Since public awareness of plastic pollution is at an all-time high, it's no surprise that a definition of ‘plastics recyclability’ has been in the works.
Two global organizations have joined forces to eliminate growing confusion about what products can and cannot be recycled.
Plastics Recycling Europe and the Association of Plastic Recyclers have pointed out the confusion that can arise when a product’s packaging claims it can be recycled but the local council, for instance, cannot accept it.
For example, the problem can often occur in relation to single-use coffee cups, made from a combination of plastic and paper. The two materials individually are technically recyclable, but when combined, they can prove complex to process for many ordinary plastic or paper recyclers.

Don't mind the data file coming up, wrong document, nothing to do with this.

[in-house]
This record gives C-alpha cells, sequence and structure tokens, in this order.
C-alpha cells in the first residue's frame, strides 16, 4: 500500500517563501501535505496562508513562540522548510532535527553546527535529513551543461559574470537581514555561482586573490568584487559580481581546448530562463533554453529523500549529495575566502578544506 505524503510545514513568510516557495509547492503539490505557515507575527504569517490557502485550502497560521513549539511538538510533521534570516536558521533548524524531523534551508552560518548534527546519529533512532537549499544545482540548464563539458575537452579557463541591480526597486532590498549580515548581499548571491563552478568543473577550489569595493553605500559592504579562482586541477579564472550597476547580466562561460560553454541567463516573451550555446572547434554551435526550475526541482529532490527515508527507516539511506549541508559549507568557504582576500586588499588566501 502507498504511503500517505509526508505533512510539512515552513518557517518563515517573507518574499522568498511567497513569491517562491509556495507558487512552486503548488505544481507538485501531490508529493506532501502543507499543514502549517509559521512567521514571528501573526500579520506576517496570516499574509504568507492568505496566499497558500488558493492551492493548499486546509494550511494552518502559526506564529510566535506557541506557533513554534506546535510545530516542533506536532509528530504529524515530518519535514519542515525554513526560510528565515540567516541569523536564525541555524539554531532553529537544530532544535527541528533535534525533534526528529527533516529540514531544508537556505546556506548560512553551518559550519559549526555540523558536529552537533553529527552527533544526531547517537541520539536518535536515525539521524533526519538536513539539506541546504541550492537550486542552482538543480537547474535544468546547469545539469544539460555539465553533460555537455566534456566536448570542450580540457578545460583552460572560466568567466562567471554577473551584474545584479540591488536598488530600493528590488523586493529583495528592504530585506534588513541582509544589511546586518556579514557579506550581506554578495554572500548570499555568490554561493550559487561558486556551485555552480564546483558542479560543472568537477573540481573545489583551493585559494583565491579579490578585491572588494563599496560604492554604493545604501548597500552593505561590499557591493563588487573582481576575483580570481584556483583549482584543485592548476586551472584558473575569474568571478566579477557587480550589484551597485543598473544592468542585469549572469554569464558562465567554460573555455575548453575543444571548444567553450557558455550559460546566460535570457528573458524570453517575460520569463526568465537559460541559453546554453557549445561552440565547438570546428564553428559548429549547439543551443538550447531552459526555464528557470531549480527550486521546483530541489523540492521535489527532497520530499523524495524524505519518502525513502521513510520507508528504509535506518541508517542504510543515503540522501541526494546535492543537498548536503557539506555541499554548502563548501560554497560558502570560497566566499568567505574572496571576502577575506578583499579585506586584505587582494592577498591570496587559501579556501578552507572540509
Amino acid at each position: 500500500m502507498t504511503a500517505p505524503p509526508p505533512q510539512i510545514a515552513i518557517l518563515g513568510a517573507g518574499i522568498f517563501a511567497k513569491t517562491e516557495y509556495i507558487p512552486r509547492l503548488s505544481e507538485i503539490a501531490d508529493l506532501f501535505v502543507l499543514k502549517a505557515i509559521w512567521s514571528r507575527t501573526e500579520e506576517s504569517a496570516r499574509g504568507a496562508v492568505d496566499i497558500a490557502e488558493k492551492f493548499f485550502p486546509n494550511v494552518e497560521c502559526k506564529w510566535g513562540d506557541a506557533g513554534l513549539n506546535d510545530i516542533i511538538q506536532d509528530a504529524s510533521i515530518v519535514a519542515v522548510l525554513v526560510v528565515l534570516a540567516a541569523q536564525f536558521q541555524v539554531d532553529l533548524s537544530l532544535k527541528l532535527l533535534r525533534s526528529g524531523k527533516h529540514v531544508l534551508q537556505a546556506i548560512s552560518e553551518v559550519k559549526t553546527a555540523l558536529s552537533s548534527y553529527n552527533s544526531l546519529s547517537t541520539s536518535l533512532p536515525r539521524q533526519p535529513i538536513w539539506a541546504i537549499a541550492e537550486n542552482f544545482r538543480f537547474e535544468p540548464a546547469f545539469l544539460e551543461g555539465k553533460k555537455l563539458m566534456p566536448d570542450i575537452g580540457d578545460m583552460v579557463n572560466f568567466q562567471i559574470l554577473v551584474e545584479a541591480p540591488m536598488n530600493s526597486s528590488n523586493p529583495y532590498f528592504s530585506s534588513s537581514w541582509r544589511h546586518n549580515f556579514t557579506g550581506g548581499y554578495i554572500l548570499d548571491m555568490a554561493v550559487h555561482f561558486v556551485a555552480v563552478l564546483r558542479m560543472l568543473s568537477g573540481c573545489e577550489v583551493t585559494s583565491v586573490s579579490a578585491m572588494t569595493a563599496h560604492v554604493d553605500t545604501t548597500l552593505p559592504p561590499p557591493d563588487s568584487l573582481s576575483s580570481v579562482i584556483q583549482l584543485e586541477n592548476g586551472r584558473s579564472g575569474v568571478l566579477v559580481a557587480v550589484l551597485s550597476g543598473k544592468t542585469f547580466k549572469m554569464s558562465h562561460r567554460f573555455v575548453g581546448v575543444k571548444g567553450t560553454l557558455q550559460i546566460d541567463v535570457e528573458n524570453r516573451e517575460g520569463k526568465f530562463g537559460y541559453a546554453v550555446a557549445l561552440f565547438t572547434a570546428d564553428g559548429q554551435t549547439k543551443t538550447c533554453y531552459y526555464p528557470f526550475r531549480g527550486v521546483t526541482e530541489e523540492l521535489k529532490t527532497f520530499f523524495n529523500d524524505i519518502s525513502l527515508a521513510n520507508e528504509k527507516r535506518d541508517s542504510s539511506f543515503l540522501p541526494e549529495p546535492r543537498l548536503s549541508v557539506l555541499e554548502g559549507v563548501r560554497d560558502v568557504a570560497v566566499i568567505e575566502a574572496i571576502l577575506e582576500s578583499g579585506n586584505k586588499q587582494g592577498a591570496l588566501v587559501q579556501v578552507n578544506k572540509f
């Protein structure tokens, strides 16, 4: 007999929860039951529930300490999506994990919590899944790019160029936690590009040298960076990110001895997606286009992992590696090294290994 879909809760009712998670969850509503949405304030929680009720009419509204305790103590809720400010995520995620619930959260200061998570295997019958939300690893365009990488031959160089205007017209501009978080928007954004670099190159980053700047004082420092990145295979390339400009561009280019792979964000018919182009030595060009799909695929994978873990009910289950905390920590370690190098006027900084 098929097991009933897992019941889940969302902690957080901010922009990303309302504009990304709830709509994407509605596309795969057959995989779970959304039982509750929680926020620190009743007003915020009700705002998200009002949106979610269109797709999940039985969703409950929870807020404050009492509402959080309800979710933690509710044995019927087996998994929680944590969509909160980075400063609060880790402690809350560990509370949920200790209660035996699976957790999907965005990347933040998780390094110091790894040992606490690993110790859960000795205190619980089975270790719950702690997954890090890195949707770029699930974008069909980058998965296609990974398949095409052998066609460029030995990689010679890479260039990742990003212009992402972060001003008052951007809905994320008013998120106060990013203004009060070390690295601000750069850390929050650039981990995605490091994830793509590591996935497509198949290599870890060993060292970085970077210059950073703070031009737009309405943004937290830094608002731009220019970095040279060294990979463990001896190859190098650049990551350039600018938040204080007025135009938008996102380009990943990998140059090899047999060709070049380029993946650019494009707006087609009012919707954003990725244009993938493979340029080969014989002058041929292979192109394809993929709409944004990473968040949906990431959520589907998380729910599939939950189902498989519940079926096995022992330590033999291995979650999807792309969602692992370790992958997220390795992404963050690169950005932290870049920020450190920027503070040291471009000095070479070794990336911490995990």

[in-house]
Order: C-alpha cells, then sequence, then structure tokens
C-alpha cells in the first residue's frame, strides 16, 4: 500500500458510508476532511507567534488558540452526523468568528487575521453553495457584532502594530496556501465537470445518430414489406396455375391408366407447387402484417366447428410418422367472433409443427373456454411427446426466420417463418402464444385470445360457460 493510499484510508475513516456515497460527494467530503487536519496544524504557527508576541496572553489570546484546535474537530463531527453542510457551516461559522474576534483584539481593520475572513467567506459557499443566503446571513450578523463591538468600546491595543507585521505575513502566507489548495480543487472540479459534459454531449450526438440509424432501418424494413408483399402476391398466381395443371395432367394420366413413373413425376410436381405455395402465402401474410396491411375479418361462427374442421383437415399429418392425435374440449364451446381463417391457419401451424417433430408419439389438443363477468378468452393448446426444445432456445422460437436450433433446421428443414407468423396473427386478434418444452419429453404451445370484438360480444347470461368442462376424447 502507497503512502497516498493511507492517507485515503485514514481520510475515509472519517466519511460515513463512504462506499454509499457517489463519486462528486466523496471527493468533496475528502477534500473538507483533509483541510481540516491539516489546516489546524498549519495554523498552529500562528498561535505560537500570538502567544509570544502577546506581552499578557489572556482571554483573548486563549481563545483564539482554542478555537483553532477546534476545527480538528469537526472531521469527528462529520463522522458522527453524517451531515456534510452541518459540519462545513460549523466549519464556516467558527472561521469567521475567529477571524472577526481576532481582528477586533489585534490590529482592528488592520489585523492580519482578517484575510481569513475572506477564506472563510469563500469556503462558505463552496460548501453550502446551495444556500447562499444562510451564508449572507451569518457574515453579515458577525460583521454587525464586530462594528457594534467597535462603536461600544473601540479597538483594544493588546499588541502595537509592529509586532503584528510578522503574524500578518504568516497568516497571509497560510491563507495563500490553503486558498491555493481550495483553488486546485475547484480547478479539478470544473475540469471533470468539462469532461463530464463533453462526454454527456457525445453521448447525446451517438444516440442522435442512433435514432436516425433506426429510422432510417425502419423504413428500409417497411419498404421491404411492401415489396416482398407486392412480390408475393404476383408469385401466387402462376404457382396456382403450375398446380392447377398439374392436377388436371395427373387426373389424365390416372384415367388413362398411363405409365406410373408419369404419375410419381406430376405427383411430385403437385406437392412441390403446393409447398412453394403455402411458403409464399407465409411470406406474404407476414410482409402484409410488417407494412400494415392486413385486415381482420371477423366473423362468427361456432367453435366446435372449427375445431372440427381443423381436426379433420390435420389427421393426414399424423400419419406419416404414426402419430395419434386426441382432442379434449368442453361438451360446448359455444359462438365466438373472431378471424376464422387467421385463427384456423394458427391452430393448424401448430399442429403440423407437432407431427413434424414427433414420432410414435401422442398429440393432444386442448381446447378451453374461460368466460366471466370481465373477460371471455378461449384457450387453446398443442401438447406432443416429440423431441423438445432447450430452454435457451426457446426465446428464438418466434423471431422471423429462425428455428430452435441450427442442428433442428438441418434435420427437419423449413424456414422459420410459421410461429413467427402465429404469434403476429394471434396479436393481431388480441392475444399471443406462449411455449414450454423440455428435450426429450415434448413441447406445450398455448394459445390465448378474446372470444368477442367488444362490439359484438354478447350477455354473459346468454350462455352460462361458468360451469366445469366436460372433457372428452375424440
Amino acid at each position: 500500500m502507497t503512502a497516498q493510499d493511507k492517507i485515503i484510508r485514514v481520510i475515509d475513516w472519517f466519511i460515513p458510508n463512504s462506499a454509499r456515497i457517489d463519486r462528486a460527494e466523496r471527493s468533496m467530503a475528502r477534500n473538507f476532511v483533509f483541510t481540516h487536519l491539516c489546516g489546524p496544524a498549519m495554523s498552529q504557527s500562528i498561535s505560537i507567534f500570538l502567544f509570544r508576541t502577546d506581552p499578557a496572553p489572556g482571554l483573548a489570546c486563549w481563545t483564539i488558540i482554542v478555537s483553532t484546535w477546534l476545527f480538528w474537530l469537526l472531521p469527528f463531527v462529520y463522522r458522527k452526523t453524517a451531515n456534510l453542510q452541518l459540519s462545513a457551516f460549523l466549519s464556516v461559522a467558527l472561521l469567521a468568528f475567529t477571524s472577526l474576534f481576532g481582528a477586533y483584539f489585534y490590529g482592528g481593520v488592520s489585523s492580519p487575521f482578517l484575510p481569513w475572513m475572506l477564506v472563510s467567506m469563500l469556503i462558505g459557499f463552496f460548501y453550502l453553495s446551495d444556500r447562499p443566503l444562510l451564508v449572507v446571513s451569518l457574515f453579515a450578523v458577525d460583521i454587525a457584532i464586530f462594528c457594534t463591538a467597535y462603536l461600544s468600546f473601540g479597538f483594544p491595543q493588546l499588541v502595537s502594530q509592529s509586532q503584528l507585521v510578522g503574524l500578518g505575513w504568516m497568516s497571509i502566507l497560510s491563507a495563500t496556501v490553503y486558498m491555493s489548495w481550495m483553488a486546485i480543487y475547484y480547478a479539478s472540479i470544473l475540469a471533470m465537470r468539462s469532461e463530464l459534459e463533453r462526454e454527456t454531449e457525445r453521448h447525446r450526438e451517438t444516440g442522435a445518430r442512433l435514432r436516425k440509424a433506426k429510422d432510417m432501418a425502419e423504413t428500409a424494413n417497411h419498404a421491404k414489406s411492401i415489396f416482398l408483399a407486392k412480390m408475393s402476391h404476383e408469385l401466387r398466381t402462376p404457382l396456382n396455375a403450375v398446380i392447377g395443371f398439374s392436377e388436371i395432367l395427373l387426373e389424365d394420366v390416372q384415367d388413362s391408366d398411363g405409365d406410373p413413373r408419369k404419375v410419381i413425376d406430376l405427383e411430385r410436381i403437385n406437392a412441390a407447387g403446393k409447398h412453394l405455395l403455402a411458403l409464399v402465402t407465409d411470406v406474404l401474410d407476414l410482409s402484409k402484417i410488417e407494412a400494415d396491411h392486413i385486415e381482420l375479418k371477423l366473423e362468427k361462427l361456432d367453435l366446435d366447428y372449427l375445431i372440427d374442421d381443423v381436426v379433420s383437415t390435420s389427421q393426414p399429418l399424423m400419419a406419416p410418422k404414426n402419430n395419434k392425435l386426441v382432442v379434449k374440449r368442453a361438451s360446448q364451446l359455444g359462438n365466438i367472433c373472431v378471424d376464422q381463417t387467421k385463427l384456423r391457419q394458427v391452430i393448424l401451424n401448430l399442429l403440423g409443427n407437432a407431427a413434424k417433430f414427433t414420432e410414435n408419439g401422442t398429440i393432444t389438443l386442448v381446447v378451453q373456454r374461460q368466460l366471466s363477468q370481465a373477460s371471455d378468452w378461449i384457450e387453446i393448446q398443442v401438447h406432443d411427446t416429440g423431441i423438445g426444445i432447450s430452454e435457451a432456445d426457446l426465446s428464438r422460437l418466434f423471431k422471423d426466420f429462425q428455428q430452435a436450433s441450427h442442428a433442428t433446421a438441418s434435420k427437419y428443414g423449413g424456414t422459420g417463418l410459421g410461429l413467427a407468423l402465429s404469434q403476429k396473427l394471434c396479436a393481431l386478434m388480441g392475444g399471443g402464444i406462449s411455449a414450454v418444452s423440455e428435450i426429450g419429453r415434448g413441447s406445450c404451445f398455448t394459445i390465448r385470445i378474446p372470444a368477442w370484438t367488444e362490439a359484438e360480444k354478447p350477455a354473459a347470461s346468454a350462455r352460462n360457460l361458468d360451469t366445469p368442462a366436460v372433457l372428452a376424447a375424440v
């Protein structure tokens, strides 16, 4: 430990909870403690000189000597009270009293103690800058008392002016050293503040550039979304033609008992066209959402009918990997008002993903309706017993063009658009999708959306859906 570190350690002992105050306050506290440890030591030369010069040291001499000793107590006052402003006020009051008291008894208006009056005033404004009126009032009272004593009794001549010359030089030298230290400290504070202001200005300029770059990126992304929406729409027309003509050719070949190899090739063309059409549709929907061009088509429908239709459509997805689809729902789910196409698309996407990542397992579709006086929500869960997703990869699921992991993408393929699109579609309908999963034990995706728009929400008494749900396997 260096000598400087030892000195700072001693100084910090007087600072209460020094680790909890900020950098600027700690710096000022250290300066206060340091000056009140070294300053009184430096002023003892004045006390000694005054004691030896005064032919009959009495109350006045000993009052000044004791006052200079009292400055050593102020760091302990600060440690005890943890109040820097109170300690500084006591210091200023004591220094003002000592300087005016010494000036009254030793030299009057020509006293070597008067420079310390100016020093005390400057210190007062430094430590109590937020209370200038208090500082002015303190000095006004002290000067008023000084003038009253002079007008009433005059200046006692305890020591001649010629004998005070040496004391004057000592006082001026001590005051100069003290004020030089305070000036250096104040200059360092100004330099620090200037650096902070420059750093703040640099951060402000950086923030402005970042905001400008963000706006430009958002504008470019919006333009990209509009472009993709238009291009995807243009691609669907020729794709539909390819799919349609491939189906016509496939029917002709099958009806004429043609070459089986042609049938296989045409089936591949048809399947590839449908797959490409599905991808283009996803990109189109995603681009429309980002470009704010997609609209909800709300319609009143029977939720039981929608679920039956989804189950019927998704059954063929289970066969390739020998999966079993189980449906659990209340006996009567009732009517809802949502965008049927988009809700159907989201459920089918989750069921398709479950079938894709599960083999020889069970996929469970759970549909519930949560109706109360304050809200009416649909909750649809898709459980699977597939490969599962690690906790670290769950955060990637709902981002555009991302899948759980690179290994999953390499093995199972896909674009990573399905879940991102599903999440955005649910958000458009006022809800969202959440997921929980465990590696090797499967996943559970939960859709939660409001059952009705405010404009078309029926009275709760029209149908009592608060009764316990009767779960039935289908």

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A global definition of ‘plastics recyclability’ has been developed to eliminate confusion about what products can and cannot be recycled.
With public awareness of plastic pollution in the environment at an all-time high, governments across the world are increasingly making pledges to cut back on consumption of single-use plastic items like shopping bags, straws, cutlery and cotton buds. But there remains a lot of confusion about how and where to recycle many different plastic items, and consumers can be put off by the complexity of collection and recycling systems.
Two international organisations representing plastics recycling – Plastics Recycling Europe and the Association of Plastic Recyclers – have now come together to define what it means when we say plastic is ‘recyclable’.